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Confidentiality Agreement, Essay Example

Pages: 3

Words: 710

Essay

The need to keep certain information confidential is an integral component of many different types of organizations and relationships. In the business world, for example, it is often necessary for employees of a particular company to keep product information confidential; Apple Computers Inc. is a well-known example of a company that insists on confidentiality among its employees. The need for confidentiality is also seen in the relationship between religious leaders and their followers. Nowhere, however, is the need for confidentiality more fundamental than as manifested in the doctor/patient relationship. From the start, as medical students, physicians must maintain the strictest confidence with each of their patients. This need for confidentiality can be stressful, and there are situations wherein health care professionals may feel obligated to overlook confidentiality agreements where a particular patient is concerned. The following is a first-person account of a hypothetical scenario in which a medical student is faced with a dilemma regarding confidentiality.

As medical student, I am bound by the same confidentiality rules and agreements that apply to doctors, nurses, and other health care professionals. Were I to knowingly violate a confidentiality agreement, or otherwise breach the confidentiality of a particular patient, I would be subject to expulsion from my studies and even possible legal action, both in civil and criminal court. Despite these constraints, there are circumstances where I could feel compelled to ignore such rules and agreements; one such case happened recently as I was conversing with a 22-year old patient who was about to be discharged.

I was meeting with a patient who was soon to be discharged from the hospital. The patient had been treated for some injuries sustained in a fall, including several broken bones. I was simply responsible for following up with the patient and writing up some notes as an assignment. My conversation with the patient started off normally enough; I asked him how he was feeling physically, if he was still in a lot of pain and other questions relevant to his injuries and the treatment of those injuries. The patient indicated that he was not feeling a great amount of pain, and was in fact surprisingly comfortable.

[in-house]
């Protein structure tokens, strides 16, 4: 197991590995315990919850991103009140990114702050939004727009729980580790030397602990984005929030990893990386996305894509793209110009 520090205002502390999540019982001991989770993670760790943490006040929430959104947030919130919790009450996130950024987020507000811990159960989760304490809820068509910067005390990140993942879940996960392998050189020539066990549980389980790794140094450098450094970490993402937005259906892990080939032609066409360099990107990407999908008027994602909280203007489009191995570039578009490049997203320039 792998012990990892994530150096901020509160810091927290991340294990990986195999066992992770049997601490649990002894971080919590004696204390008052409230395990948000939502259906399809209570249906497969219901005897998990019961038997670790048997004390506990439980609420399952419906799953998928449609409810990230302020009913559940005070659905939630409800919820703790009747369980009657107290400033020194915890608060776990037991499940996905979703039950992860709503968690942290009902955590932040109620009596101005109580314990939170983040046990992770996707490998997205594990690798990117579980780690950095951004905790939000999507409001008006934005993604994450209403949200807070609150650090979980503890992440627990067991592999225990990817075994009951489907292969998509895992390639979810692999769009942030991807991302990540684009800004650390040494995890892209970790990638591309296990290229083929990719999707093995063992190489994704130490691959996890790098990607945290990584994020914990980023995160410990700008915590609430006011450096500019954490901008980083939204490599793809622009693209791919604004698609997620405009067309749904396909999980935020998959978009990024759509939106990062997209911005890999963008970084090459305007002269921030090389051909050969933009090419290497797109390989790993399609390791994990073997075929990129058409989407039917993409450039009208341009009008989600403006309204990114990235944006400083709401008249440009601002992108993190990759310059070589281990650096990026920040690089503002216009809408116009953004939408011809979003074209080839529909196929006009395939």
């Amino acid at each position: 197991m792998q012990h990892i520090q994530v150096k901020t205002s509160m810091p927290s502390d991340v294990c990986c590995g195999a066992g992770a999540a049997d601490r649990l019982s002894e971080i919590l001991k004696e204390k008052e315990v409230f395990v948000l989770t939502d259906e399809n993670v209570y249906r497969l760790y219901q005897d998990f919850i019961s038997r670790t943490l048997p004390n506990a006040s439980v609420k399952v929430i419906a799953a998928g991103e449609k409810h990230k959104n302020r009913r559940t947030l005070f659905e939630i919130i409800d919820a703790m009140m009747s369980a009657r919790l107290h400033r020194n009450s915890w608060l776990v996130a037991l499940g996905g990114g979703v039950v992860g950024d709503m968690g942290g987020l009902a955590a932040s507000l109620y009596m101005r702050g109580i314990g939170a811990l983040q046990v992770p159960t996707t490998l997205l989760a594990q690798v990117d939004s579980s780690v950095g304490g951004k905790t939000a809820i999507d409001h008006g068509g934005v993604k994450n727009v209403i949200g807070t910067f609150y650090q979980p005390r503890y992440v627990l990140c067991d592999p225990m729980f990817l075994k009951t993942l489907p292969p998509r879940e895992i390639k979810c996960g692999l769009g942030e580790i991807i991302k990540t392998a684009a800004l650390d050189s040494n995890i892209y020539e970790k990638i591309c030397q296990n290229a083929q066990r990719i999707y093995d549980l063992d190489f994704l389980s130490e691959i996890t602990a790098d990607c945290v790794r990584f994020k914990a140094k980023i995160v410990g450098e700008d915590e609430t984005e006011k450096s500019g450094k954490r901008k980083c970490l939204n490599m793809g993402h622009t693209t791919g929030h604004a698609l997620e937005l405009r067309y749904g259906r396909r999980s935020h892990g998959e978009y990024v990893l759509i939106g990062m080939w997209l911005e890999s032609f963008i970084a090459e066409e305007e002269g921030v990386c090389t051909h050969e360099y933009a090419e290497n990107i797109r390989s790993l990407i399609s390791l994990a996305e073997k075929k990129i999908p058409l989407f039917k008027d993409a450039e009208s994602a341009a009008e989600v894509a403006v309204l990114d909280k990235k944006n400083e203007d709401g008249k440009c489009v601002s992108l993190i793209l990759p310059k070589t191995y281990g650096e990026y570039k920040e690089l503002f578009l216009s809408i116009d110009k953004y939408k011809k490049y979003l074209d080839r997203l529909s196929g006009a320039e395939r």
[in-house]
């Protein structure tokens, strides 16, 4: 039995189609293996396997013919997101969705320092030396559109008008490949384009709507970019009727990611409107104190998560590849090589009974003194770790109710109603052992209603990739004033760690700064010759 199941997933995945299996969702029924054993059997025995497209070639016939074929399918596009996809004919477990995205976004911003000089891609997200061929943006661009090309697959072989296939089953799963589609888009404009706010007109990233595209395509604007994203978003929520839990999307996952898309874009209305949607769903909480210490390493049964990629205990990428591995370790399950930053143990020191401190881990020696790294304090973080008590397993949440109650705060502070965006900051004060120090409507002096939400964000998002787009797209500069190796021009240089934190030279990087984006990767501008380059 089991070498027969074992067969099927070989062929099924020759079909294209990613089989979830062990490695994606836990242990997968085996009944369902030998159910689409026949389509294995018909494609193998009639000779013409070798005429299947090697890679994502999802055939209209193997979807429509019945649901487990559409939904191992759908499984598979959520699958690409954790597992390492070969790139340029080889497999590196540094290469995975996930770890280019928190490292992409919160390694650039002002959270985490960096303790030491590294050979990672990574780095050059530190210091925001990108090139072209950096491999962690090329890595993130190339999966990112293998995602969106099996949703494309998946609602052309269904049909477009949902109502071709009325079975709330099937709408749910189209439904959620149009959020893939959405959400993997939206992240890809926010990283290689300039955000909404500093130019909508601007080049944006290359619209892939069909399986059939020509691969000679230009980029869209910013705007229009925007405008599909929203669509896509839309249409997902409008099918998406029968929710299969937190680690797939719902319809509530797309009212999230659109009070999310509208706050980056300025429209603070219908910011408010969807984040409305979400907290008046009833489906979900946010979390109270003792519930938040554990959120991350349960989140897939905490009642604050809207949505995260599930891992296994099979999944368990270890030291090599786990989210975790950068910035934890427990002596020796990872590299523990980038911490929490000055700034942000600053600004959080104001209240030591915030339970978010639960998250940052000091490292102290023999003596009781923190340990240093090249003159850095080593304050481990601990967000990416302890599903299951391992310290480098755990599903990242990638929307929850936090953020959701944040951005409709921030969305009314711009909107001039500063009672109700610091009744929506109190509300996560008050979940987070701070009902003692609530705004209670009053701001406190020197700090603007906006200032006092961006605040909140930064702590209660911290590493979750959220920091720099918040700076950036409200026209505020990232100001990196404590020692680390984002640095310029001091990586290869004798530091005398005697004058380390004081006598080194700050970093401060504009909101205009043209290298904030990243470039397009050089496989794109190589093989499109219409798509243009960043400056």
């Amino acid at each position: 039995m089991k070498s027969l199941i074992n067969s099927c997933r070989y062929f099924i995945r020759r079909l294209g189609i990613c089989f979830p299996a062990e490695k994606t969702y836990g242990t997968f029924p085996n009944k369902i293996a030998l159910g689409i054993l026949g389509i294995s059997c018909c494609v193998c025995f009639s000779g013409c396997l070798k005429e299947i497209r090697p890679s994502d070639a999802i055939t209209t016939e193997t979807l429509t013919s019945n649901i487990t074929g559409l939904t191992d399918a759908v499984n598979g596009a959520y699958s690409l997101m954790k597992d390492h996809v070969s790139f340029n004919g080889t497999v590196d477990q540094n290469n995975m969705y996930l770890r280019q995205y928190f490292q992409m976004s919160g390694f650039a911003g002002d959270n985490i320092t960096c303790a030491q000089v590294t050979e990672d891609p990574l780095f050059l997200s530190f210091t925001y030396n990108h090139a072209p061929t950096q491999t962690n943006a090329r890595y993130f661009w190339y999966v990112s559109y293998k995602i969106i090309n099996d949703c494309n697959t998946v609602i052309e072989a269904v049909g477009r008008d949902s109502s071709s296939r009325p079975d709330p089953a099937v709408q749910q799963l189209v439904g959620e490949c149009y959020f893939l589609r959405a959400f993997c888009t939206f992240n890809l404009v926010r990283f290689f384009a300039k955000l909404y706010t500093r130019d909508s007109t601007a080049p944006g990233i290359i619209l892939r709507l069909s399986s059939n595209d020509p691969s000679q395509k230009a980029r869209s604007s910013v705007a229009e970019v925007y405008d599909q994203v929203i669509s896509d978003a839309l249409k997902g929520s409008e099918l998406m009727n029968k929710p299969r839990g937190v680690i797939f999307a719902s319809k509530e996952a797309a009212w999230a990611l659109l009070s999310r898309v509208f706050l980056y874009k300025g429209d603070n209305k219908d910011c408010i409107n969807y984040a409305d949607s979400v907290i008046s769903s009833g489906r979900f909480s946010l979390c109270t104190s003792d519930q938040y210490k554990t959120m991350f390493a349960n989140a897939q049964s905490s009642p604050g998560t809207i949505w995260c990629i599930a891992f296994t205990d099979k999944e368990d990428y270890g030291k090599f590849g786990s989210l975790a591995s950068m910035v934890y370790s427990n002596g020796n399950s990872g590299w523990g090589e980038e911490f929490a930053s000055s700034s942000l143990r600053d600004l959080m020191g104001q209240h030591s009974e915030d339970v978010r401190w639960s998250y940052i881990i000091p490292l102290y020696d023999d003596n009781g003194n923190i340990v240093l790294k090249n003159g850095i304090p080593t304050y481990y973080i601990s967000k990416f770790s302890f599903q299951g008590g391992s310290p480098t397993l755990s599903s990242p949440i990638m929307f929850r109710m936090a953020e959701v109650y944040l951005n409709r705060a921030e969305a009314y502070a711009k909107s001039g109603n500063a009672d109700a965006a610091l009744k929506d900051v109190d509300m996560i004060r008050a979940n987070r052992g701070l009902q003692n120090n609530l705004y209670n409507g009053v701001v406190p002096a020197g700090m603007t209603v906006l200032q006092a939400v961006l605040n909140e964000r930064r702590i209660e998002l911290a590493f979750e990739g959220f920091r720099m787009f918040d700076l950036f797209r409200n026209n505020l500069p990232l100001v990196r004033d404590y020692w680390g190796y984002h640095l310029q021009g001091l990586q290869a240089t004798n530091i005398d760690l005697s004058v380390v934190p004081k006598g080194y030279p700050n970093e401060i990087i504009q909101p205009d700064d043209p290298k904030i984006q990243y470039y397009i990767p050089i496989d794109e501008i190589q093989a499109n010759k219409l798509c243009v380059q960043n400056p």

As I prepared to leave, however, the patient asked if he could confide in me, and if I would swear to keep secret what he was about to tell me. I indicated that yes, of course I would keep his information confidential. The patient then told me that his fall had not been an accident; his injuries had actually been sustained in a botched suicide attempt. What’s more, the patient told me, he planned to make another suicide attempt as soon as he was discharged.

It was clear that I had a very serious ethical and moral dilemma to deal with. I was obligated to maintain strict confidentiality with patients; this was bound by rules such as those found in HIPAA, as well as in the confidentiality agreement I had signed when I began my studies. Further, I had sworn a personal oath directly to the patient that I would not tell anyone of his secret. In this situation I had to determine whether my Hippocratic oath was stronger than my HIPAA obligations, and whether it was appropriate for me to risk the possible consequences that could occur if I did violate the confidentiality agreement.

I first considered the fact that I was not actually in a doctor/patient relationship with the patient; I was, at most, assisting the patient’s physician. I also considered the fact that even though I was not the patient’s physician, I still had an obligation to see that the patient did not come to harm. Finally, I thought, I had an obligation simply as a fellow human being to intervene. After weighing these factors, I also considered the fact that I would not actually be making the patient’s information “public;” I would simply be sharing the information with the patient’s physician; she was the one who could then decide what to do with the information.

In the end I believe I did the right thing. The matter is still open for review, however, so I do not yet know if there will be any consequences for me in terms of my education or exposure to possible litigation or other legal action.

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